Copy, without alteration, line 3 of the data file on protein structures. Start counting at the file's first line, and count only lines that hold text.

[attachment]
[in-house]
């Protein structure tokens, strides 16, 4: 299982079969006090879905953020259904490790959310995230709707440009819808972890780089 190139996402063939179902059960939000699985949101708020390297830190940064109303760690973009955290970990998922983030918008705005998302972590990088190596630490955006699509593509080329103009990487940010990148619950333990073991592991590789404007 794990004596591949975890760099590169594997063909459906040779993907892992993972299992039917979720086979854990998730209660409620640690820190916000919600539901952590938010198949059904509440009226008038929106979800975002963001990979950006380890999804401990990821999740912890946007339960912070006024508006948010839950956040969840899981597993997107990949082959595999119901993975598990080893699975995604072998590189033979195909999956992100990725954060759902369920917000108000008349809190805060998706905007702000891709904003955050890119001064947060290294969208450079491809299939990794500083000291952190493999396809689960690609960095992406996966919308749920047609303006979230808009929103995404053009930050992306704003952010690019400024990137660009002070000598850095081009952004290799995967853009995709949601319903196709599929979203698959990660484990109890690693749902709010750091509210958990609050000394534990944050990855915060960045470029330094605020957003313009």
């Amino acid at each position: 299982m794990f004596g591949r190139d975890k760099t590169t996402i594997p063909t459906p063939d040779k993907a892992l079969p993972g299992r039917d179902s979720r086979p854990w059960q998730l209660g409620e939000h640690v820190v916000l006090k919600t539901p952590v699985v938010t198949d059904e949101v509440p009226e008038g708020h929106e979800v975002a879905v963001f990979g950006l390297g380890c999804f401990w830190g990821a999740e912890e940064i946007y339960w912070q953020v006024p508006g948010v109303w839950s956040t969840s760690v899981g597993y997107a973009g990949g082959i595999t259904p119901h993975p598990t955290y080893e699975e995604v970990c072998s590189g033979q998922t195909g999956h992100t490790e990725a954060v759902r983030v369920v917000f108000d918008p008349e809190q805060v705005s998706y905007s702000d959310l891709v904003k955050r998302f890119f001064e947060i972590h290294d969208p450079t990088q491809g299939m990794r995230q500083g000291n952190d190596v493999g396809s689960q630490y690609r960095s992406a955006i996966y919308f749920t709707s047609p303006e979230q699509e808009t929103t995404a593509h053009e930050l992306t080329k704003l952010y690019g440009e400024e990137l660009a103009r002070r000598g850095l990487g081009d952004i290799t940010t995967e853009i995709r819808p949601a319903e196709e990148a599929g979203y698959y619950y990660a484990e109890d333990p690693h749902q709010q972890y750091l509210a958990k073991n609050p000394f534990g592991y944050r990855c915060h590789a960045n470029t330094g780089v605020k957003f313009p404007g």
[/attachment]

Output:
């Amino acid at each position: 299982m794990f004596g591949r190139d975890k760099t590169t996402i594997p063909t459906p063939d040779k993907a892992l079969p993972g299992r039917d179902s979720r086979p854990w059960q998730l209660g409620e939000h640690v820190v916000l006090k919600t539901p952590v699985v938010t198949d059904e949101v509440p009226e008038g708020h929106e979800v975002a879905v963001f990979g950006l390297g380890c999804f401990w830190g990821a999740e912890e940064i946007y339960w912070q953020v006024p508006g948010v109303w839950s956040t969840s760690v899981g597993y997107a973009g990949g082959i595999t259904p119901h993975p598990t955290y080893e699975e995604v970990c072998s590189g033979q998922t195909g999956h992100t490790e990725a954060v759902r983030v369920v917000f108000d918008p008349e809190q805060v705005s998706y905007s702000d959310l891709v904003k955050r998302f890119f001064e947060i972590h290294d969208p450079t990088q491809g299939m990794r995230q500083g000291n952190d190596v493999g396809s689960q630490y690609r960095s992406a955006i996966y919308f749920t709707s047609p303006e979230q699509e808009t929103t995404a593509h053009e930050l992306t080329k704003l952010y690019g440009e400024e990137l660009a103009r002070r000598g850095l990487g081009d952004i290799t940010t995967e853009i995709r819808p949601a319903e196709e990148a599929g979203y698959y619950y990660a484990e109890d333990p690693h749902q709010q972890y750091l509210a958990k073991n609050p000394f534990g592991y944050r990855c915060h590789a960045n470029t330094g780089v605020k957003f313009p404007g």